administering to the patient a pharmaceutical agent selected from the group consisting of an acetylcholinesterase inhibitor, a beta-adrenergic receptor blocker, and a calcium channel blocker;
inserting at least one electrode in a trachea of the patient; and
actuating the at least one electrode to create an electric field which stimulates a vagus nerve.
5. A method of performing a medical procedure on a patient, comprising:
administering to the patient a pharmaceutical agent selected from the group consisting of an acetylcholinesterase inhibitor, a beta-adrenergic receptor blocker, and a calcium channel blocker;
inserting at least one electrode in an esophagus of the patient; and
actuating the at least one electrode to create an electric field which stimulates a vagus nerve.
6. A method of performing a medical procedure on a patient, comprising:
administering a pharmaceutical agent selected from the group consisting of an acetylcholinesterase inhibitor, a beta-adrenergic receptor blocker, and a calcium channel blocker;
inserting at least one electrode in a jugular vein of the patient; and
actuating the at least one electrode to create an electric field which stimulates a vagus nerve.
7. A method for performing beating heart surgery, comprising:
inserting a first electrode into an esophagus of a patient;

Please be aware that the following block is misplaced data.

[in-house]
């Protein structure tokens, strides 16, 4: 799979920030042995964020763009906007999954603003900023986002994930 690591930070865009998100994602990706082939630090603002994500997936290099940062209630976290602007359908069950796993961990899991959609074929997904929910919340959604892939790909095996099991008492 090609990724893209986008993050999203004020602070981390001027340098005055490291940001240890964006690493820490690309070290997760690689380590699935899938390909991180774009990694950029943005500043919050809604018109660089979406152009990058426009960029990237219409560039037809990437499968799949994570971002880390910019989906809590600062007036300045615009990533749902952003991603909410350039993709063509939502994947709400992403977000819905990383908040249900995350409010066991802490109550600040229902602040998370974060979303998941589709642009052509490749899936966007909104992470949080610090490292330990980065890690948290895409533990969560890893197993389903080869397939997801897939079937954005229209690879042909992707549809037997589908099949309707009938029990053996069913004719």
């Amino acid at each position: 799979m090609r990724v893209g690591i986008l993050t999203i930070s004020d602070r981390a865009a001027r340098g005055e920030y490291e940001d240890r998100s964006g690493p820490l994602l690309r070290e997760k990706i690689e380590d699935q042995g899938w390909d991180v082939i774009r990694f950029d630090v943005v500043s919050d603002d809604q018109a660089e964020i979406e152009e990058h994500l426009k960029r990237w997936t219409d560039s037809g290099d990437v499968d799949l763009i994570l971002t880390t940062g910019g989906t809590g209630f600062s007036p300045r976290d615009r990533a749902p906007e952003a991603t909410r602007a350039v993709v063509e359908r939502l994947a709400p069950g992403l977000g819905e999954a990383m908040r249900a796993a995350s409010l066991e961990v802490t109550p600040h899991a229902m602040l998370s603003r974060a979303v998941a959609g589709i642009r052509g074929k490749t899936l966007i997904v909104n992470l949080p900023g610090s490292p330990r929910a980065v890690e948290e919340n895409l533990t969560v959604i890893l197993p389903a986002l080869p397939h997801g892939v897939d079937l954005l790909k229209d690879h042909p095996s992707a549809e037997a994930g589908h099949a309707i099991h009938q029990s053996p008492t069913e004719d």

inserting a second electrode into a jugular vein of a patient; and
actuating at least one of the electrodes to create an electric field which stimulates a vagus nerve during the beating heart surgery.
8. A method for performing beating heart surgery, comprising:
inserting a first electrode into an esophagus of a patient;
inserting a second electrode on a neck of a patient; and
actuating at least one of the electrodes to create an electric field which stimulates a vagus nerve during the beating heart surgery.
9. A method for performing beating heart surgery, comprising:
inserting a first electrode on a neck of a patient;
inserting a second electrode into a jugular vein of a patient; and
actuating at least one of the electrodes to create an electric field which stimulates a vagus nerve during the beating heart surgery.
10. A method for performing beating heart surgery, comprising:
inserting a first electrode into an esophagus of a patient;
inserting a second electrode into an esophagus of a patient; and
actuating at least one of the electrodes to create an electric field which stimulates a vagus nerve during the beating heart surgery.